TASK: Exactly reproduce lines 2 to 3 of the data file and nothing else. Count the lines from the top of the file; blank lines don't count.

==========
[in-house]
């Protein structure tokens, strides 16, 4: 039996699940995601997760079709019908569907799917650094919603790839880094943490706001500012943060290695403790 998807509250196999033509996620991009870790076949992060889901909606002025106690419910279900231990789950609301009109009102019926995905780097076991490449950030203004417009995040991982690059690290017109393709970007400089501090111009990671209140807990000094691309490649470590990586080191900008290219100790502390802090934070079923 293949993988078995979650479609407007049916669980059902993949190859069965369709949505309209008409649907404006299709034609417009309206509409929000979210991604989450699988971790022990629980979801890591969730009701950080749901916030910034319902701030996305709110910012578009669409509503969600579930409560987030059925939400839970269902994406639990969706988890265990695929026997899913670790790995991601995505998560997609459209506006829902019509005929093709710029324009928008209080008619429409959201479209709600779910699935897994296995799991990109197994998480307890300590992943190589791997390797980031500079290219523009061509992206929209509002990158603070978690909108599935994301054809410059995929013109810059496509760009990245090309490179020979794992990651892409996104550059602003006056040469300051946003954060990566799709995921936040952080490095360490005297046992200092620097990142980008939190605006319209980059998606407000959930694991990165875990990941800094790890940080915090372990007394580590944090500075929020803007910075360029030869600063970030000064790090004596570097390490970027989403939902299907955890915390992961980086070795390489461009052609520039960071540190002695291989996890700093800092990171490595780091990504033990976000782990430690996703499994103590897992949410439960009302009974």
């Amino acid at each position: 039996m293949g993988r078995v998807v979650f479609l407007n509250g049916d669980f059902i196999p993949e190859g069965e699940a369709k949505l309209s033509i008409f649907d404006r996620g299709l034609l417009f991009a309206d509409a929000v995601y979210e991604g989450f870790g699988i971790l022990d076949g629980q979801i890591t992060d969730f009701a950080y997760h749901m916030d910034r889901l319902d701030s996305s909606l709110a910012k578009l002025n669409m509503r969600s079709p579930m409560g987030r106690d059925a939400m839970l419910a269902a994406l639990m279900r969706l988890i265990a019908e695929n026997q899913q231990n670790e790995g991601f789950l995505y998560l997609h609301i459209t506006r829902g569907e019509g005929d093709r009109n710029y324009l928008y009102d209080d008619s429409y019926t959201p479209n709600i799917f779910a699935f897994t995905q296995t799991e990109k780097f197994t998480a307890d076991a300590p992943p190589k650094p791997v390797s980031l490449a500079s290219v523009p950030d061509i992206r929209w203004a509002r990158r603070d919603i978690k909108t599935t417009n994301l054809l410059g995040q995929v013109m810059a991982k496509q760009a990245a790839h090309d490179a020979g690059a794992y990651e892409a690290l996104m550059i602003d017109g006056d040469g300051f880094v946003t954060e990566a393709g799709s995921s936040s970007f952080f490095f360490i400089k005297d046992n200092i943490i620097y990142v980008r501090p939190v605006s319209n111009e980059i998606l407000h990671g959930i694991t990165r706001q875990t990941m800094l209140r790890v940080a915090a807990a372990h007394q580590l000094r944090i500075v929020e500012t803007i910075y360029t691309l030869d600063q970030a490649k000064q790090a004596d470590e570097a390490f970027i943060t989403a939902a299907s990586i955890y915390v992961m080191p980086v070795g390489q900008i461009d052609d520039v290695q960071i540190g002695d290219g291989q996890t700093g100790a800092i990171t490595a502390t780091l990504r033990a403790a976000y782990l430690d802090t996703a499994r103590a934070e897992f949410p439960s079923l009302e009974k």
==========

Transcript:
């Protein structure tokens, strides 16, 4: 039996699940995601997760079709019908569907799917650094919603790839880094943490706001500012943060290695403790 998807509250196999033509996620991009870790076949992060889901909606002025106690419910279900231990789950609301009109009102019926995905780097076991490449950030203004417009995040991982690059690290017109393709970007400089501090111009990671209140807990000094691309490649470590990586080191900008290219100790502390802090934070079923 293949993988078995979650479609407007049916669980059902993949190859069965369709949505309209008409649907404006299709034609417009309206509409929000979210991604989450699988971790022990629980979801890591969730009701950080749901916030910034319902701030996305709110910012578009669409509503969600579930409560987030059925939400839970269902994406639990969706988890265990695929026997899913670790790995991601995505998560997609459209506006829902019509005929093709710029324009928008209080008619429409959201479209709600779910699935897994296995799991990109197994998480307890300590992943190589791997390797980031500079290219523009061509992206929209509002990158603070978690909108599935994301054809410059995929013109810059496509760009990245090309490179020979794992990651892409996104550059602003006056040469300051946003954060990566799709995921936040952080490095360490005297046992200092620097990142980008939190605006319209980059998606407000959930694991990165875990990941800094790890940080915090372990007394580590944090500075929020803007910075360029030869600063970030000064790090004596570097390490970027989403939902299907955890915390992961980086070795390489461009052609520039960071540190002695291989996890700093800092990171490595780091990504033990976000782990430690996703499994103590897992949410439960009302009974």
């Amino acid at each position: 039996m293949g993988r078995v998807v979650f479609l407007n509250g049916d669980f059902i196999p993949e190859g069965e699940a369709k949505l309209s033509i008409f649907d404006r996620g299709l034609l417009f991009a309206d509409a929000v995601y979210e991604g989450f870790g699988i971790l022990d076949g629980q979801i890591t992060d969730f009701a950080y997760h749901m916030d910034r889901l319902d701030s996305s909606l709110a910012k578009l002025n669409m509503r969600s079709p579930m409560g987030r106690d059925a939400m839970l419910a269902a994406l639990m279900r969706l988890i265990a019908e695929n026997q899913q231990n670790e790995g991601f789950l995505y998560l997609h609301i459209t506006r829902g569907e019509g005929d093709r009109n710029y324009l928008y009102d209080d008619s429409y019926t959201p479209n709600i799917f779910a699935f897994t995905q296995t799991e990109k780097f197994t998480a307890d076991a300590p992943p190589k650094p791997v390797s980031l490449a500079s290219v523009p950030d061509i992206r929209w203004a509002r990158r603070d919603i978690k909108t599935t417009n994301l054809l410059g995040q995929v013109m810059a991982k496509q760009a990245a790839h090309d490179a020979g690059a794992y990651e892409a690290l996104m550059i602003d017109g006056d040469g300051f880094v946003t954060e990566a393709g799709s995921s936040s970007f952080f490095f360490i400089k005297d046992n200092i943490i620097y990142v980008r501090p939190v605006s319209n111009e980059i998606l407000h990671g959930i694991t990165r706001q875990t990941m800094l209140r790890v940080a915090a807990a372990h007394q580590l000094r944090i500075v929020e500012t803007i910075y360029t691309l030869d600063q970030a490649k000064q790090a004596d470590e570097a390490f970027i943060t989403a939902a299907s990586i955890y915390v992961m080191p980086v070795g390489q900008i461009d052609d520039v290695q960071i540190g002695d290219g291989q996890t700093g100790a800092i990171t490595a502390t780091l990504r033990a403790a976000y782990l430690d802090t996703a499994r103590a934070e897992f949410p439960s079923l009302e009974k």